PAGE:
Whirlpool unveiled its $1,699 Smart Front Load Washer with 6th Sense Live technology earlier this year along with a suite of other 6th Sense appliances that interact with the free Android or iOS My Smart Appliances app. The rationale for developing this smart technology is simple: the company wants you to be able to check the status of your appliances, track their energy usage, and make any needed adjustments to them on your smartphone or tablet. If you're anything like me, you've forgotten to move your clothes from the washer to the dryer in a timely fashion on more than one occasion. If they end up sitting in there for a long time, they can get wrinkly or worse, mildewy.
Well, Whirlpool claims to have found a graceful solution to my--and probably other people's--chronic laundry forgetfulness. Not only that, but it has a bunch of other surprise features packed into this washer and its app that have the potential to make your life easier. I really like what I've seen so far in the features department and am looking forward to putting this washer through the ringer during the review phase. In the meantime, let's take a first look of the Whirlpool Smart Front Load Washer with 6th Sense Live technology (and be sure to check out my run-down of its companion unit, the Whirlpool Smart Front Load Electric Dryer).
The most interesting feature of this washer is the 6th Sense technology. That refers to all of the home automation stuff that you can access using the My Smart Appliances app. Precision Dispense allows you to pour a bunch of detergent into the reservoir and the washer releases the precise amount needed per cycle. The app will also alert you when you need to add more detergent.
Then there's the Affresh Washer Cleaner, which sends alerts when it thinks you need to use a special tablet to break up detergent residue and help keep your appliance running efficiently.
Say you forget to start a wash cycle before you head out for a quick errand. You can communicate with the washer remotely using a feature called Remote Start. And if you are washing a load of laundry and want to pause it from your app, you can do that too.
This next feature goes back to my problem of forgetting to switch out laundry. Fan Fresh will intermittently circulate air and tumble your clothes for up to 16 hours after the cycle has ended. Why? For people like me who either forget or can't remove their laundry in a timely manner. Fan Fresh reduces humidity and essentially tumble dries your garments.
Your energy usage can change depending on the cycle you select and the amount of clothes you wash. If you're curious about the specifics, you can view Energy Reports specifically for your washer. This helps you monitor energy consumption and learn more about your usage habits.
More generally, this 4.3 cubic-foot washer has a steam clean cycle that targets stains and an allergen cycle that's designed to remove dust mites and pet dander. It comes with a direct drive motor that Whirlpool claims moves faster than alternatives, with fewer parts to minimize wear and tear. Whirlpool's 6th Sense washer is also Energy Star qualified and has an EcoBoost option that uses less energy while claiming to deliver top results.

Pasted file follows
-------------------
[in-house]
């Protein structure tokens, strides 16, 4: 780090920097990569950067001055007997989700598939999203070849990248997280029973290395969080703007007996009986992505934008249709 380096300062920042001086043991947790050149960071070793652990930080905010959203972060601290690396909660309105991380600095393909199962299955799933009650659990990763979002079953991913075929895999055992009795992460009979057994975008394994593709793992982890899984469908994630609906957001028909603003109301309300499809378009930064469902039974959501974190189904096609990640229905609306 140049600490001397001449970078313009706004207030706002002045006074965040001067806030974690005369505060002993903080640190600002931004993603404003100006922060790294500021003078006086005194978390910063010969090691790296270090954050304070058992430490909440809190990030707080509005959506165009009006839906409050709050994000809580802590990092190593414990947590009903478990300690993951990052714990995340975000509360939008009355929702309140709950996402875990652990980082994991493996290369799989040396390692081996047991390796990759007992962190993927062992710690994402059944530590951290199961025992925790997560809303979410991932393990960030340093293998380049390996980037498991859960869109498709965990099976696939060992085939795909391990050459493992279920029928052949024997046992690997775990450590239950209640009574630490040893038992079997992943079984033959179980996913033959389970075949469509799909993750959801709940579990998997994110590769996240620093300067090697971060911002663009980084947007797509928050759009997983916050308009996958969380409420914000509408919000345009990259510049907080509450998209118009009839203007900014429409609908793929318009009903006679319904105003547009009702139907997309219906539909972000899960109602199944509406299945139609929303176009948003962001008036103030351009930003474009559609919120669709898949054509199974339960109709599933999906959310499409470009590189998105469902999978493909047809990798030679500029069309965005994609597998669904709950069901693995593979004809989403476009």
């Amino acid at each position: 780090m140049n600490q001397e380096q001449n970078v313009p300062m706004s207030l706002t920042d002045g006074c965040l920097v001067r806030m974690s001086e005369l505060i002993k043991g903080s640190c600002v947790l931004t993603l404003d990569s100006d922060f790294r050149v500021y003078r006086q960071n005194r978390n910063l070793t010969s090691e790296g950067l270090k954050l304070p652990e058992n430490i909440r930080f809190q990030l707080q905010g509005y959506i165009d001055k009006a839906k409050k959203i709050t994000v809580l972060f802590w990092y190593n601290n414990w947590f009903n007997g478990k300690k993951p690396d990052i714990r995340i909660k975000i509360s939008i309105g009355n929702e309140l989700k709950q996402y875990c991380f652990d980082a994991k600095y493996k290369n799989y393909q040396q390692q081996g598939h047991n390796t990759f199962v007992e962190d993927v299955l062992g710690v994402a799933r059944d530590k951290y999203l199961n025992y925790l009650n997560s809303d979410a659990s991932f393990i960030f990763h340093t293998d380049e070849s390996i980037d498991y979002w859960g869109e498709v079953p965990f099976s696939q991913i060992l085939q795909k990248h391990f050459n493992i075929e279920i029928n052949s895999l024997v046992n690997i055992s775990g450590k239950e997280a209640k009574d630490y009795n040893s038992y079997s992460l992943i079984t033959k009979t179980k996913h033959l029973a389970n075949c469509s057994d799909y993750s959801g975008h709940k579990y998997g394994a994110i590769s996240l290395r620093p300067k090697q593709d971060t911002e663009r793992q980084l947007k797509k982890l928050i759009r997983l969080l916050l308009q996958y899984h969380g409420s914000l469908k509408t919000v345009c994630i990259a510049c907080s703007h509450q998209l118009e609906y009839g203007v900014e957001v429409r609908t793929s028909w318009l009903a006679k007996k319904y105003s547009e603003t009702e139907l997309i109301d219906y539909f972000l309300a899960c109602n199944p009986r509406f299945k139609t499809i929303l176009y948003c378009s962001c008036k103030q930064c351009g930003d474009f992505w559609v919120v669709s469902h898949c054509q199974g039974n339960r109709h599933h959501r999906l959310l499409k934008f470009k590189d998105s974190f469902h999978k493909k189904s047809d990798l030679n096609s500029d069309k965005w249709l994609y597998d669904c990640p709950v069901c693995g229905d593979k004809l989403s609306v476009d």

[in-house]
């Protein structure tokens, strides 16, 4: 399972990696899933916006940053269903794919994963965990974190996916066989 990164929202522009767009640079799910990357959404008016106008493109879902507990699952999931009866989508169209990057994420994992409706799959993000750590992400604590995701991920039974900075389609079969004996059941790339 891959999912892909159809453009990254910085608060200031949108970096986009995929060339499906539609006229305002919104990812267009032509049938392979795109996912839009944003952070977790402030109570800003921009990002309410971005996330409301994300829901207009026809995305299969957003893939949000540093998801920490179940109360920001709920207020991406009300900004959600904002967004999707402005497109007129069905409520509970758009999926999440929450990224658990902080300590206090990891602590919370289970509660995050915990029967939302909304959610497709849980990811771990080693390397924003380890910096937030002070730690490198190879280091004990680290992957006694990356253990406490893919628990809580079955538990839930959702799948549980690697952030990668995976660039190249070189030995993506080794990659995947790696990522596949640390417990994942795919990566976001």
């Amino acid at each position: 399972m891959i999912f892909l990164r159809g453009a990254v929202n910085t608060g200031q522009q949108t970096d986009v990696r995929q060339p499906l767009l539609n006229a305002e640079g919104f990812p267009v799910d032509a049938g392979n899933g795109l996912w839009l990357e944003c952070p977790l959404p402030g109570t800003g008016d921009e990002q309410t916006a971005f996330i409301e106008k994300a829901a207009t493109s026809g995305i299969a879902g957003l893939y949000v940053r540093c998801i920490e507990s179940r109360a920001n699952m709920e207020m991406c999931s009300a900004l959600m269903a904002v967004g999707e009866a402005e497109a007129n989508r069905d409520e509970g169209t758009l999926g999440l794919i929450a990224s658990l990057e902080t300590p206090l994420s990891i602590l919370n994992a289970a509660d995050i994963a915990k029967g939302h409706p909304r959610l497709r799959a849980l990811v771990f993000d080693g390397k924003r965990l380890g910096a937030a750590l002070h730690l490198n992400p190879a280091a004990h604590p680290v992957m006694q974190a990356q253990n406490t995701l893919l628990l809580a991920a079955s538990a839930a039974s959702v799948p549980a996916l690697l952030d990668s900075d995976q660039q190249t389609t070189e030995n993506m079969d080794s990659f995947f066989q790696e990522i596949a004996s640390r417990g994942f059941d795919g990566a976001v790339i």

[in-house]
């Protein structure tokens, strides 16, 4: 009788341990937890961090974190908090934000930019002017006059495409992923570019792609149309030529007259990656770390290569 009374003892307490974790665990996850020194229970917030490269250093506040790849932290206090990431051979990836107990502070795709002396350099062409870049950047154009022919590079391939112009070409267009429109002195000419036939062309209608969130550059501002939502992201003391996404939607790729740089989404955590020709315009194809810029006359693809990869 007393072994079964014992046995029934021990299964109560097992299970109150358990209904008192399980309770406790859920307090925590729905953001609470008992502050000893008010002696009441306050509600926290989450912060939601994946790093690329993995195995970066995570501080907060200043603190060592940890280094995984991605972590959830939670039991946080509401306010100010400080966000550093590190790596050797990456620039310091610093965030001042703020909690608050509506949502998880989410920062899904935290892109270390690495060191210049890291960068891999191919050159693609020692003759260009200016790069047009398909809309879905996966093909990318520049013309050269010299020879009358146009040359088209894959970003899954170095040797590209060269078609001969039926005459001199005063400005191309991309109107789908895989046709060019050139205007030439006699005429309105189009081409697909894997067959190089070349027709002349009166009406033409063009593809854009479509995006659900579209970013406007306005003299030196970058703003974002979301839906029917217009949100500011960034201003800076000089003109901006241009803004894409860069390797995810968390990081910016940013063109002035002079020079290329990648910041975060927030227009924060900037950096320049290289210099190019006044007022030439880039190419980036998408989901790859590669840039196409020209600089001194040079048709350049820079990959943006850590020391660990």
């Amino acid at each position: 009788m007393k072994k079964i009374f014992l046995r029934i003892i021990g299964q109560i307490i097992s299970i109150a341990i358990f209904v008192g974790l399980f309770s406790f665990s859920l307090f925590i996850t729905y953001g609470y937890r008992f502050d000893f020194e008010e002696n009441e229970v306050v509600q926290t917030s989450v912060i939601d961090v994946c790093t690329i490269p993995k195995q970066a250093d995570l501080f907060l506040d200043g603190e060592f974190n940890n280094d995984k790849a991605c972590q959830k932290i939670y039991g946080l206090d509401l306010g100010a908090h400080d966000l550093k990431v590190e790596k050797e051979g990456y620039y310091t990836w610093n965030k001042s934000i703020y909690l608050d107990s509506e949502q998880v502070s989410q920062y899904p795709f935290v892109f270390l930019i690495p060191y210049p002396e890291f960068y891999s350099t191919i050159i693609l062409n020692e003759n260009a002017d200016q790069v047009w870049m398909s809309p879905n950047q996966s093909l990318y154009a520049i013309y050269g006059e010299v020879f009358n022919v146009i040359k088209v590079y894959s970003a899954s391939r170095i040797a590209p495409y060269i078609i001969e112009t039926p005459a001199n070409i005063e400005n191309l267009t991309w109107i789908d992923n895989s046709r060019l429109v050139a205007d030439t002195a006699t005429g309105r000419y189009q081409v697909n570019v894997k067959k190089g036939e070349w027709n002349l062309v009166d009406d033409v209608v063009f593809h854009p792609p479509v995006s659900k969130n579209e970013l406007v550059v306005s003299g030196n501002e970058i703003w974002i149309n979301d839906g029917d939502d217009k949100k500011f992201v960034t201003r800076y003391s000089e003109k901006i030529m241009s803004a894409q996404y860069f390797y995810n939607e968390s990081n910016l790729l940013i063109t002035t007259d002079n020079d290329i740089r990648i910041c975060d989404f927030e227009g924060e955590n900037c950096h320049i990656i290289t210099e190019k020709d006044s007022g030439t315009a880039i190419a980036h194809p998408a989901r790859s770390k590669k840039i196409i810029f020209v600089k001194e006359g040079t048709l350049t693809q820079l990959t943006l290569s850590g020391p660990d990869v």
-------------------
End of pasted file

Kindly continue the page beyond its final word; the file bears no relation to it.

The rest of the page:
In comparison, the $1,499 Samsung WF457 Touch Screen LCD Front-Load Washer has a 4.5 cubic-foot capacity, a Speed Spray cycle that claims to speed up the washing process by as much as 15 minutes, PowerFoam detergent designed to clean comforters and other large items better, and the following specialty settings so the washer know how to tackle the job: Cooking & Dining, Gardening & Yard Work, Baby Care, Outdoors & Travel, Active Kids, Working & Everyday. Its Smart Control app seems to have fewer remote functions than the Whirlpool, but the Samsung offers an 8 inch LCD touchscreen, whereas this 6th Sense washer only offers an LCD display controlled by separate buttons and knobs.
Another point of comparison is the $1,599, 4.7-cubic-foot LG WT6001HV Smart ThinQ Washer. It has the largest capacity of all three washers and sits squarely in the middle of the price range. Like the Samsung washer, it boasts a large touchscreen. The Smart ThinQ app doesn't enable you to turn your washer on or off remotely, though--it seems to be designed more for monitoring the status of the appliance rather than making changes from your phone or tablet. Like the Whirlpool's EcoBoost function, LG offers a ColdWash cycle that uses less energy and cold water, but claims to provide warm water performance.
Since I don't have the Whirpool washer in front of me yet, I will hold my opinions of the machine design, app usability, and performance. From what we do know, this might be one of the most efficiently designed appliance apps we've seen. All 6th Sense appliances work on the same app, so you won't have to switch from one app to another like we've observed with the LG Smart ThinQ appliance line. And I can actually imagine using the My Smart Appliance features regularly--they seem designed for optimal efficiency instead of being novel ad-ons we could probably live without.
Not having a touchscreen is a bit of a bummer. It's surprising, too, since both the Samsung and LG washers come with large touchscreens and cost $100-$200 less than the Whirlpool model. We'll put all three models through rigorous testing soon to see if one particular smart washer wins our hearts and then we'll have reviews for you soon after. Since these are all significantly more expensive than traditional washing machines, our performance expectations are high. For now, check out my first take of the matching Whirlpool Smart Front Load Electric Dryer, also with 6th Sense Live technology.